Economy

Cooperatives seem to be making a return in China, like this one in Heilongjiang. (Internet)

Cooperatives are making a comeback. Is China preparing for combat and famine?

Cooperatives that used to manage agricultural and other daily resources in China faded away during China's reform and opening up, but recently, they were highlighted again by the state media and promoted in various regions. Chinese people are concerned if this means that the government is going to further tighten its grip on the economy or that China is preparing for the likelihood of containment and even war?
A person walks past a sign of Alibaba Group during the World Artificial Intelligence Conference in Shanghai, China, 1 September 2022. (Aly Song/Reuters)

Rebirth of China's tech companies possible through regulatory reforms

While it appears that large digital platforms in China have been hit hard by a series of regulatory reforms in the last few years, they are down but not out, says researcher Jia Kai.
In this file photo taken on 12 October 2022, people walk along a pedestrian street surrounded by shops and shopping malls in Shanghai, China. (Hector Retamal/AFP)

China's private sector has continued its rise against all odds

Peterson Institute of International Economics researchers Tianlei Huang and Nicolas Véron analyse the seeming anomaly that an increasingly statist policy environment in China has not prevented a rapid rise of the private sector. While various factors have paused this rise, will the upward trajectory likely resume in President Xi’s third term?
A screen grab from a video featuring the Phnom Penh-Sihanoukville Expressway. (Internet)

Easy highway, troubled city: How China wins and loses Cambodians’ hearts

Two China-driven projects show striking contrasts. The newly opened Phnom Penh-Sihanoukville Expressway has been well-received by Cambodians. But grand plans for Sihanoukville to be an investment hub and “multi-purpose” city have instead seen Chinese businesses crowding out locals, a boom-bust cycle in construction and illicit trades.
A general view of Malaysia's Bukit Bintang shopping district in Kuala Lumpur, Malaysia, 19 January 2022. (Hussain Hasnoor/Reuters)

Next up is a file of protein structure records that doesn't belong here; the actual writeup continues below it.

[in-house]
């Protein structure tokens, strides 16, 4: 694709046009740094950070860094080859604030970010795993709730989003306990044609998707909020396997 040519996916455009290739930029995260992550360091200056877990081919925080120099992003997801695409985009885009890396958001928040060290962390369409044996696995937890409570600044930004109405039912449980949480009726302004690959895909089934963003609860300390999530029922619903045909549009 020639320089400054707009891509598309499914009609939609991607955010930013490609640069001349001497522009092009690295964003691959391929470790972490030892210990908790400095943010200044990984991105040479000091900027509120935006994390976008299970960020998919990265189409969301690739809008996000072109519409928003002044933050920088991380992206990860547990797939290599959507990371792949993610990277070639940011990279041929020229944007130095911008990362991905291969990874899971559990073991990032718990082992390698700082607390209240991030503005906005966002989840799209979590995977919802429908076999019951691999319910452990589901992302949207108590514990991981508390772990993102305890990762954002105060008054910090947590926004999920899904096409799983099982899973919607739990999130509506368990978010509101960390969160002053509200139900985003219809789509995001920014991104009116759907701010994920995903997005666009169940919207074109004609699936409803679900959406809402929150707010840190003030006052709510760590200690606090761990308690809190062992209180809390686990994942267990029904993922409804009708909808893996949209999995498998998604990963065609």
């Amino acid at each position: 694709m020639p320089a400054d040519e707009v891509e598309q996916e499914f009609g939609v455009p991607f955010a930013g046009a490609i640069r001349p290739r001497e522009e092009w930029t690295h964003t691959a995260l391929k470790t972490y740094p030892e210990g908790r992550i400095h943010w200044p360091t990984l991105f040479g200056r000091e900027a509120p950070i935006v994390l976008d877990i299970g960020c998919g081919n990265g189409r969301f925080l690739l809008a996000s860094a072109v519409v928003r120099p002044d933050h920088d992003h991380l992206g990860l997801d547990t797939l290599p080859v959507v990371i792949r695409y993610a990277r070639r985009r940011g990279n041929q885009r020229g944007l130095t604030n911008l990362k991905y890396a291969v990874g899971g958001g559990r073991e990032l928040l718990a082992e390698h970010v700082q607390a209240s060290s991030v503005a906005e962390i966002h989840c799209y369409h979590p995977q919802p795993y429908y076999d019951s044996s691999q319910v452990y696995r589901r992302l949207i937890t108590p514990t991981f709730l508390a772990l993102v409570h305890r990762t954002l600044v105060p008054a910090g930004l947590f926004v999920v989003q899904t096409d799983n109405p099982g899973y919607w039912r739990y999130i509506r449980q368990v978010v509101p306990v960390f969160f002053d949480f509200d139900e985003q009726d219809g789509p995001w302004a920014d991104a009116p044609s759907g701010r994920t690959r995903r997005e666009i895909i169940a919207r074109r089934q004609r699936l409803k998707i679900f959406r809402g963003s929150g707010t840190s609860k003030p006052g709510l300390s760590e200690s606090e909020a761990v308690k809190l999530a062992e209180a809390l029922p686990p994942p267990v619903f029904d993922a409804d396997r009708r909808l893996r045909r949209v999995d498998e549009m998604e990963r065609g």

Taiwan can be key driver of Malaysia’s industrial upgrading

While it faces stiff competition from countries in the region such as Vietnam, Malaysia stands in good stead to win high-quality investments from Taiwan.
People and traffic pass near a marketplace in Taipei, Taiwan, 4 August 2022. (Ann Wang/Reuters)

Why Taiwan's New Southbound Policy has failed to achieve its goals

Taiwanese academic Hung-Jeng Tsai analyses decades of Taiwan’s Southbound Policy, now embodied in the latest iteration of the New Southbound Policy under President Tsai Ing-wen. He finds that despite the fanfare, few benefits have been won for Taiwan.
Consumers purchase pork in supermarkets in Taiyuan, Shanxi, 9 November 2022. On the same day, China's consumer price index (CPI) in October, released by the National Bureau of Statistics, rose 2.1% year-on-year, 0.7 percentage points lower than last month. (China News Agency/Zhang Yun)

Inflation under control in China, but rising pork prices says otherwise

Despite the wave of interest rate increases from central banks globally, China has gone the other way and cut borrowing cost, signalling a control in inflation in the country. But food prices, in particular pork products, have been soaring, and the continued weak domestic demand amid ongoing Covid-19 restrictions and a crisis of confidence among consumers worried about jobs and wages, pose major risks to China's economic stability.
This photo taken on 13 July 2022, shows a housing complex under construction in Dongguan, in China's southern Guangdong province. (Jade Gao/AFP)

China’s overreliance on land finance could lead to its downfall

Retired economist Zeng Yongchang shares his views on China’s land finance policies — while quick and efficient, land finance is unsustainable, as evidenced by the widening inequality, intensifying social conflicts and dire economic situation.
The business district in Hong Kong, 28 October 2022. (Isaac Lawrence/AFP)

Will an investment summit revive Hong Kong’s status as a financial hub?

This week’s Global Financial Leaders' Investment Summit in Hong Kong was an effort by the Hong Kong government to restore its position as a financial hub, which has been somewhat weakened due to China’s pandemic measures and other global responses. But despite John Lee’s optimistic address at the summit, the actual situation appears to be less than rosy, with several adopting a wait-and-see attitude.